ESSEX-BORN comic Sara Pascoe graced the stage on Saturday (June 25) to perform Animal, an insightful spin off to her recently released book, ‘Autobiography of the female body’. Quays News entertainment reporter Rae Coppola went along to review the evening…

Not usually shy to the stage, Sara Pascoe has worked as a comedy actor, sketch performer, improviser and writer, until moving to stand-up in late 2007.

The multi-talented vegan set expectations low by appearing surprised that people had come to watch her show, and stating her overwhelming fear that no one would return following the interval.

However, these anxieties were ill-founded. Once she found her rhythm, a more confident Sara emerged, and the audience could not get enough of her.

Never short of energy, the performance earned her chuckles all round, with the occasional belt of throw-your-head-back laughter. There was even a pause by Pascoe herself as she recovered and tried to maintain her straight face and cool manner.

She discussed what it meant to be a good person, offering humour with stories from her (not so innocent) teenage years and an encounter with an oversexed disabled fan.

Not forgetting a rather embarrassing misunderstanding of the mile high club, and a situation involving unrequested life insurance.

The whole routine juxtaposed the silly with the serious, based on her own life experiences as well as news stories, and it worked.

At times the comedy became scattershot, with one story going off on a tangent before eventually honing in on the original point, but this did not deflect from her clever way of tying everything in.

One of the show’s highlights was when Pascoe gave a momentary pause for heckles, obviously not expecting one, and an audience member piped up.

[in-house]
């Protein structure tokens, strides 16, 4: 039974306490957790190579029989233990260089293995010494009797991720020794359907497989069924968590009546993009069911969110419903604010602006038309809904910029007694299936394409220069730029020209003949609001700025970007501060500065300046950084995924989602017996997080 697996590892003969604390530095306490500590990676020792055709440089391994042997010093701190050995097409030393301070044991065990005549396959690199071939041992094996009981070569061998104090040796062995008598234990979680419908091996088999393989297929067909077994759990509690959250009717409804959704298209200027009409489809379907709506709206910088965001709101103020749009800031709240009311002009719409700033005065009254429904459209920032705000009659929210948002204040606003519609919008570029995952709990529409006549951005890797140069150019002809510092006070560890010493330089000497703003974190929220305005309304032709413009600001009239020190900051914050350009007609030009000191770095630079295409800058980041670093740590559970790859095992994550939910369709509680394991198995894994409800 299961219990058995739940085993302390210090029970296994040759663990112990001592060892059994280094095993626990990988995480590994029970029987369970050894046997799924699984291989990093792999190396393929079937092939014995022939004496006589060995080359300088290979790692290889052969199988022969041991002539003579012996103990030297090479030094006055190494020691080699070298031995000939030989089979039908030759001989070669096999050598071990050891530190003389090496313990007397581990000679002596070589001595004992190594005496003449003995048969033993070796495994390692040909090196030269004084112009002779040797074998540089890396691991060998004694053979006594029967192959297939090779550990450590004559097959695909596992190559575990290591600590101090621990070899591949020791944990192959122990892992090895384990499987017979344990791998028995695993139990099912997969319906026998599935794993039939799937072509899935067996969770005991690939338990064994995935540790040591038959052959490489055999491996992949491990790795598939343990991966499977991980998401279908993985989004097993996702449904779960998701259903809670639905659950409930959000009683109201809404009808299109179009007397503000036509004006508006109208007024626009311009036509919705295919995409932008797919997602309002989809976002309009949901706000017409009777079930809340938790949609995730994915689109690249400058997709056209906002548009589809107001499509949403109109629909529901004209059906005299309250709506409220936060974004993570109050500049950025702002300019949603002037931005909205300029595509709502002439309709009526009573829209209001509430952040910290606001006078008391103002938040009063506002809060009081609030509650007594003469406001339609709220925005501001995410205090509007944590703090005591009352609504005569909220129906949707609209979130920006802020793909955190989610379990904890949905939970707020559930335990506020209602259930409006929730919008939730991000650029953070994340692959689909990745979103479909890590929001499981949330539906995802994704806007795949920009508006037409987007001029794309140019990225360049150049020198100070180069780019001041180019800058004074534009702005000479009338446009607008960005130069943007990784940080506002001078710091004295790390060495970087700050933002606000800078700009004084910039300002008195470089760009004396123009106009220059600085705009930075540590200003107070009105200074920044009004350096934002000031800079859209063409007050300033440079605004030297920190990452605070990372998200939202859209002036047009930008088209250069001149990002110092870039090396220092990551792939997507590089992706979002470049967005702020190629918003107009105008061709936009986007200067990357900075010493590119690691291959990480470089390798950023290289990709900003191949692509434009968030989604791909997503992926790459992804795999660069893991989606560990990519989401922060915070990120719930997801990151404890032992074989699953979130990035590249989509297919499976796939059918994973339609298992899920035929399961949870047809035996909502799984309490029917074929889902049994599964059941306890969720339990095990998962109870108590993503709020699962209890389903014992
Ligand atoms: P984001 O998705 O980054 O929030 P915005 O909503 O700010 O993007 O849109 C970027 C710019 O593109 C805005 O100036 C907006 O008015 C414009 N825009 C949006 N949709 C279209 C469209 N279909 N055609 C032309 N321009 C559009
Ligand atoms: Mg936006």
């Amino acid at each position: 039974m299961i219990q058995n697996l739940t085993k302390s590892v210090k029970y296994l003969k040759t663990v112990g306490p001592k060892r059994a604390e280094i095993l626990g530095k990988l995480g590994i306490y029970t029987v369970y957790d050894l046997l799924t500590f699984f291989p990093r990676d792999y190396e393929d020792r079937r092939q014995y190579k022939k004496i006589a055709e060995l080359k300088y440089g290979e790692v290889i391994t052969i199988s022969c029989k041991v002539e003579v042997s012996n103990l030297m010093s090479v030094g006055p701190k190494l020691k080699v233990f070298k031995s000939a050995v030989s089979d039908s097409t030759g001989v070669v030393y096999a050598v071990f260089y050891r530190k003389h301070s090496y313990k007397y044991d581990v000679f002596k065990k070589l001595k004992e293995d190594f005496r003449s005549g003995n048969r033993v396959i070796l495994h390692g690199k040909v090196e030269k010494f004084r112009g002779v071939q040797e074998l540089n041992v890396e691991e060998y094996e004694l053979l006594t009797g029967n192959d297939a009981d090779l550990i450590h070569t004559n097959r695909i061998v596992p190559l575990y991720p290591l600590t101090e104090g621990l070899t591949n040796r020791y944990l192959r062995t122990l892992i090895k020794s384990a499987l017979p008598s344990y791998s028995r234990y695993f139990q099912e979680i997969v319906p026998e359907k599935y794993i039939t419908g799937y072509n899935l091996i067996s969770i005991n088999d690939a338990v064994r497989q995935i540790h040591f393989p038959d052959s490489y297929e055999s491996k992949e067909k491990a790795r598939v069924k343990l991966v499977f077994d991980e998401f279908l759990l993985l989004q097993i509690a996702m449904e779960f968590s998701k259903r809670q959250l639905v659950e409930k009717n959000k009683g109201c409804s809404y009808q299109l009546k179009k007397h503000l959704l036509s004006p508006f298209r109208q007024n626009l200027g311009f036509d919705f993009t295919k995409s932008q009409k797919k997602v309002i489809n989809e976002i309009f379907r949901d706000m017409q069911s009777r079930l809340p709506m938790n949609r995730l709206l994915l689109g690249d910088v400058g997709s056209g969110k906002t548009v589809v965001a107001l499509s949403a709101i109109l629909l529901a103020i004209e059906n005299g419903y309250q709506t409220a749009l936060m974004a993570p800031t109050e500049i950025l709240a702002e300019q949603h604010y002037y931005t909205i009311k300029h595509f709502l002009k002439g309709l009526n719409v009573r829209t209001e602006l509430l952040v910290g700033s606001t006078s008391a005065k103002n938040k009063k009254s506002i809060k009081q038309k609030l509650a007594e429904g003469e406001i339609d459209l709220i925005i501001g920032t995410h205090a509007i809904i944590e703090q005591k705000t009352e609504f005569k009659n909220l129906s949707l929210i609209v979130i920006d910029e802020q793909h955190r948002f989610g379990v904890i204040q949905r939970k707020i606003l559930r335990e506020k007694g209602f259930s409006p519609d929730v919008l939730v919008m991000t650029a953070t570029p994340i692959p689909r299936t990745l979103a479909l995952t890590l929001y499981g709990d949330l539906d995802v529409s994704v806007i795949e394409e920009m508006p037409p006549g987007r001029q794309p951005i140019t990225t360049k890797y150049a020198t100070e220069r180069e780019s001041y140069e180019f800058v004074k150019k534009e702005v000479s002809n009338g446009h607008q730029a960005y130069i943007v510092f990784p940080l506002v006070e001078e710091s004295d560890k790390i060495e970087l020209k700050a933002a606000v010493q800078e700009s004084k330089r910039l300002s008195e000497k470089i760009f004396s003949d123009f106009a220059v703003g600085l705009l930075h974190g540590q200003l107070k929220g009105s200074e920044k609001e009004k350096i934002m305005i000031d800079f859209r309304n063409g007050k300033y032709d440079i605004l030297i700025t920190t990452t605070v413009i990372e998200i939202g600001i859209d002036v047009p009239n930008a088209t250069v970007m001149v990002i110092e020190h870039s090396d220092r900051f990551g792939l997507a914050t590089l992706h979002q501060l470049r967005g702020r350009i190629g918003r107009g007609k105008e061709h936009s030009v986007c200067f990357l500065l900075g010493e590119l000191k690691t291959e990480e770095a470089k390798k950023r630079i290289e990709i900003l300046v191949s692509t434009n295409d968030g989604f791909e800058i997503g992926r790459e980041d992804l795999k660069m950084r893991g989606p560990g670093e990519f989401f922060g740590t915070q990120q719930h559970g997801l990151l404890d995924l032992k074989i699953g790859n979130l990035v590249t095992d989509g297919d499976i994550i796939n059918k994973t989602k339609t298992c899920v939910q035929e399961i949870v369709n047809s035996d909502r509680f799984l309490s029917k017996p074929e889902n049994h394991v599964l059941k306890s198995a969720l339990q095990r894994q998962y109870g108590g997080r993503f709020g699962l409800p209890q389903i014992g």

After a few accent issues she understood what was said, but did not know how to retort or continue.

Eventually, the person apologised for saying anything at all, and things settled down until she utilised the comment in the next story.

Moving onto the topic of gender really showcased the post-feminist’s talent, even if it stemmed off the back of a comment about reality TV programme RuPaul’s Drag Race.

Watching the show, notepad and pen in hand, she eagerly looked for anything that could cause offense, before hailing the levels of empathy, goodness, and body positivity portrayed.

Pascoe’s content was insightful, and her tangential brain no doubt got the audience thinking about the angles which would otherwise go unnoticed.

Who else could link glow worms to pubic hair and make it make seem like a logical – albeit hilarious – theory? Never-mind one that could surely pass as lecture material if it was not for the self-ridiculing comments amongst it.

Pascoe did her content justice, and performed a fiercely educated show in a light-hearted way. It was quirky, witty, and extremely original. It was a delight to watch the likeable character on her quest for goodness, and by the end of the show, the whole audience was behind her.

If you did not understand one of the gags, do not fear, you may or may not find it in the Apocryphal Bible.

By Rae Coppola

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